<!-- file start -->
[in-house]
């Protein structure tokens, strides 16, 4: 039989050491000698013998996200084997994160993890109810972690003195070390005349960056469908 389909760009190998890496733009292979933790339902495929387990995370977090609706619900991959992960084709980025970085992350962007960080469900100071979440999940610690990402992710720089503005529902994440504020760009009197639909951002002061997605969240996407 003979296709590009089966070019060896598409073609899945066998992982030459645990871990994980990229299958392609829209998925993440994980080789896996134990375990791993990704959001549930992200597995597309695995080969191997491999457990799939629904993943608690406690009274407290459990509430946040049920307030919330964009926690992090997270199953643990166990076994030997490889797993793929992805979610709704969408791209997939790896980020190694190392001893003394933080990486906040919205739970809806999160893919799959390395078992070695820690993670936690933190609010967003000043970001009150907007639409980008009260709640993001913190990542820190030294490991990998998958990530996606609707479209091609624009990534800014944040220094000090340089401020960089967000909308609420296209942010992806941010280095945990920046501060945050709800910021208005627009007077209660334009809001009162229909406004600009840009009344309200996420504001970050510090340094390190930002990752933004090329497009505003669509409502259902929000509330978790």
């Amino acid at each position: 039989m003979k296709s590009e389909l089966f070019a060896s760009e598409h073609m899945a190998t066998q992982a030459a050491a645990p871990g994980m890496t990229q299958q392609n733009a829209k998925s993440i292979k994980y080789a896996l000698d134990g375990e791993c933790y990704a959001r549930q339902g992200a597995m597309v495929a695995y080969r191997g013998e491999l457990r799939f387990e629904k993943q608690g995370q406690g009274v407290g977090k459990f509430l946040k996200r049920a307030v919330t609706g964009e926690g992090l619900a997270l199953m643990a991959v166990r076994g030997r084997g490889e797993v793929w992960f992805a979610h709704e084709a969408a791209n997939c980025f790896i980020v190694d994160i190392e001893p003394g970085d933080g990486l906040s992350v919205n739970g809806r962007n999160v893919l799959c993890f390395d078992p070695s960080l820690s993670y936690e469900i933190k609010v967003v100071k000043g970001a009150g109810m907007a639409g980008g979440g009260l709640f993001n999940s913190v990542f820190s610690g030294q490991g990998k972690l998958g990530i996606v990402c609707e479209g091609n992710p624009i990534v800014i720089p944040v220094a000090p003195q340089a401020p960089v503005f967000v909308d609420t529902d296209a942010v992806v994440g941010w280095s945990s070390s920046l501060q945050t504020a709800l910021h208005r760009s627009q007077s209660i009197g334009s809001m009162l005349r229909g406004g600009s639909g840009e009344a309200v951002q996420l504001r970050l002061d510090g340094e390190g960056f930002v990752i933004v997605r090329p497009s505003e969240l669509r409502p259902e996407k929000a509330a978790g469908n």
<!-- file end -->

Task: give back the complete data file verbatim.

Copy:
[in-house]
């Protein structure tokens, strides 16, 4: 039989050491000698013998996200084997994160993890109810972690003195070390005349960056469908 389909760009190998890496733009292979933790339902495929387990995370977090609706619900991959992960084709980025970085992350962007960080469900100071979440999940610690990402992710720089503005529902994440504020760009009197639909951002002061997605969240996407 003979296709590009089966070019060896598409073609899945066998992982030459645990871990994980990229299958392609829209998925993440994980080789896996134990375990791993990704959001549930992200597995597309695995080969191997491999457990799939629904993943608690406690009274407290459990509430946040049920307030919330964009926690992090997270199953643990166990076994030997490889797993793929992805979610709704969408791209997939790896980020190694190392001893003394933080990486906040919205739970809806999160893919799959390395078992070695820690993670936690933190609010967003000043970001009150907007639409980008009260709640993001913190990542820190030294490991990998998958990530996606609707479209091609624009990534800014944040220094000090340089401020960089967000909308609420296209942010992806941010280095945990920046501060945050709800910021208005627009007077209660334009809001009162229909406004600009840009009344309200996420504001970050510090340094390190930002990752933004090329497009505003669509409502259902929000509330978790």
């Amino acid at each position: 039989m003979k296709s590009e389909l089966f070019a060896s760009e598409h073609m899945a190998t066998q992982a030459a050491a645990p871990g994980m890496t990229q299958q392609n733009a829209k998925s993440i292979k994980y080789a896996l000698d134990g375990e791993c933790y990704a959001r549930q339902g992200a597995m597309v495929a695995y080969r191997g013998e491999l457990r799939f387990e629904k993943q608690g995370q406690g009274v407290g977090k459990f509430l946040k996200r049920a307030v919330t609706g964009e926690g992090l619900a997270l199953m643990a991959v166990r076994g030997r084997g490889e797993v793929w992960f992805a979610h709704e084709a969408a791209n997939c980025f790896i980020v190694d994160i190392e001893p003394g970085d933080g990486l906040s992350v919205n739970g809806r962007n999160v893919l799959c993890f390395d078992p070695s960080l820690s993670y936690e469900i933190k609010v967003v100071k000043g970001a009150g109810m907007a639409g980008g979440g009260l709640f993001n999940s913190v990542f820190s610690g030294q490991g990998k972690l998958g990530i996606v990402c609707e479209g091609n992710p624009i990534v800014i720089p944040v220094a000090p003195q340089a401020p960089v503005f967000v909308d609420t529902d296209a942010v992806v994440g941010w280095s945990s070390s920046l501060q945050t504020a709800l910021h208005r760009s627009q007077s209660i009197g334009s809001m009162l005349r229909g406004g600009s639909g840009e009344a309200v951002q996420l504001r970050l002061d510090g340094e390190g960056f930002v990752i933004v997605r090329p497009s505003e969240l669509r409502p259902e996407k929000a509330a978790g469908n």